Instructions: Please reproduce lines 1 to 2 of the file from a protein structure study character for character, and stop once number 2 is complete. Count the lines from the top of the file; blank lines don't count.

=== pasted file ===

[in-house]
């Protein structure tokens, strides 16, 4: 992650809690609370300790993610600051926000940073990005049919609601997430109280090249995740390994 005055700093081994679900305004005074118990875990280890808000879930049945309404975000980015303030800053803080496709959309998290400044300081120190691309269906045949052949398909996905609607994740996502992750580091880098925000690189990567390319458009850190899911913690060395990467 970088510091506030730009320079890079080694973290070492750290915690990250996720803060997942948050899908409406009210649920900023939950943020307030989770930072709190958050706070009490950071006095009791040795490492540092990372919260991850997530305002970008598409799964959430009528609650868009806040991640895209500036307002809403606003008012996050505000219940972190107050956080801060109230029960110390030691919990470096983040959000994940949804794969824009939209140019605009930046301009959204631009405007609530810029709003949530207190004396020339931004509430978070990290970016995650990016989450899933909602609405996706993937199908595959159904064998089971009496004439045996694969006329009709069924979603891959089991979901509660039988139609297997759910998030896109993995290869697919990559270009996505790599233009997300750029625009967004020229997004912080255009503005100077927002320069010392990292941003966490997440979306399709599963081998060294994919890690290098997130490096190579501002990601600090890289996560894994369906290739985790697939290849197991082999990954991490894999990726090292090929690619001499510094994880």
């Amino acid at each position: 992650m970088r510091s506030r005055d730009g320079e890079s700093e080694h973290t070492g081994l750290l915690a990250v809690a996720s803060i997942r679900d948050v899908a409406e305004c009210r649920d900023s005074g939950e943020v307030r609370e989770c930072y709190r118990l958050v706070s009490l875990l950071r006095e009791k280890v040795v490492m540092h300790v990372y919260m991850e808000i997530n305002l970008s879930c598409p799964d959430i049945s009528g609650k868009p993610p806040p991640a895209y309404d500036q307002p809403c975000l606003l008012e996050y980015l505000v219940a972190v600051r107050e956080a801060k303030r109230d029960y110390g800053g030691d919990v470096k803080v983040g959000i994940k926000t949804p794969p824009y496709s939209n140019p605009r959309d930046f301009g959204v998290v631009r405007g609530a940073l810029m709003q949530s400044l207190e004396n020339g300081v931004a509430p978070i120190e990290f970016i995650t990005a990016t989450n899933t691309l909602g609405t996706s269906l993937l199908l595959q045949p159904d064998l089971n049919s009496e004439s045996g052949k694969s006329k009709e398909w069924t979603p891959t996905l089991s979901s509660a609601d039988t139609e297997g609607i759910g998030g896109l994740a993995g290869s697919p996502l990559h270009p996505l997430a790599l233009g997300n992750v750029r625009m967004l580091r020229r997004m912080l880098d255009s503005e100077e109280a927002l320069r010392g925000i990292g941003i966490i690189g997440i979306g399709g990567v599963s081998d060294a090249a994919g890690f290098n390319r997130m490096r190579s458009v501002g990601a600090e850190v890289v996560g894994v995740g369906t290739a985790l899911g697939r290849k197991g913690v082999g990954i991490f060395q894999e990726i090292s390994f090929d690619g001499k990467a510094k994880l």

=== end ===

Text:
[in-house]
């Protein structure tokens, strides 16, 4: 992650809690609370300790993610600051926000940073990005049919609601997430109280090249995740390994 005055700093081994679900305004005074118990875990280890808000879930049945309404975000980015303030800053803080496709959309998290400044300081120190691309269906045949052949398909996905609607994740996502992750580091880098925000690189990567390319458009850190899911913690060395990467 970088510091506030730009320079890079080694973290070492750290915690990250996720803060997942948050899908409406009210649920900023939950943020307030989770930072709190958050706070009490950071006095009791040795490492540092990372919260991850997530305002970008598409799964959430009528609650868009806040991640895209500036307002809403606003008012996050505000219940972190107050956080801060109230029960110390030691919990470096983040959000994940949804794969824009939209140019605009930046301009959204631009405007609530810029709003949530207190004396020339931004509430978070990290970016995650990016989450899933909602609405996706993937199908595959159904064998089971009496004439045996694969006329009709069924979603891959089991979901509660039988139609297997759910998030896109993995290869697919990559270009996505790599233009997300750029625009967004020229997004912080255009503005100077927002320069010392990292941003966490997440979306399709599963081998060294994919890690290098997130490096190579501002990601600090890289996560894994369906290739985790697939290849197991082999990954991490894999990726090292090929690619001499510094994880």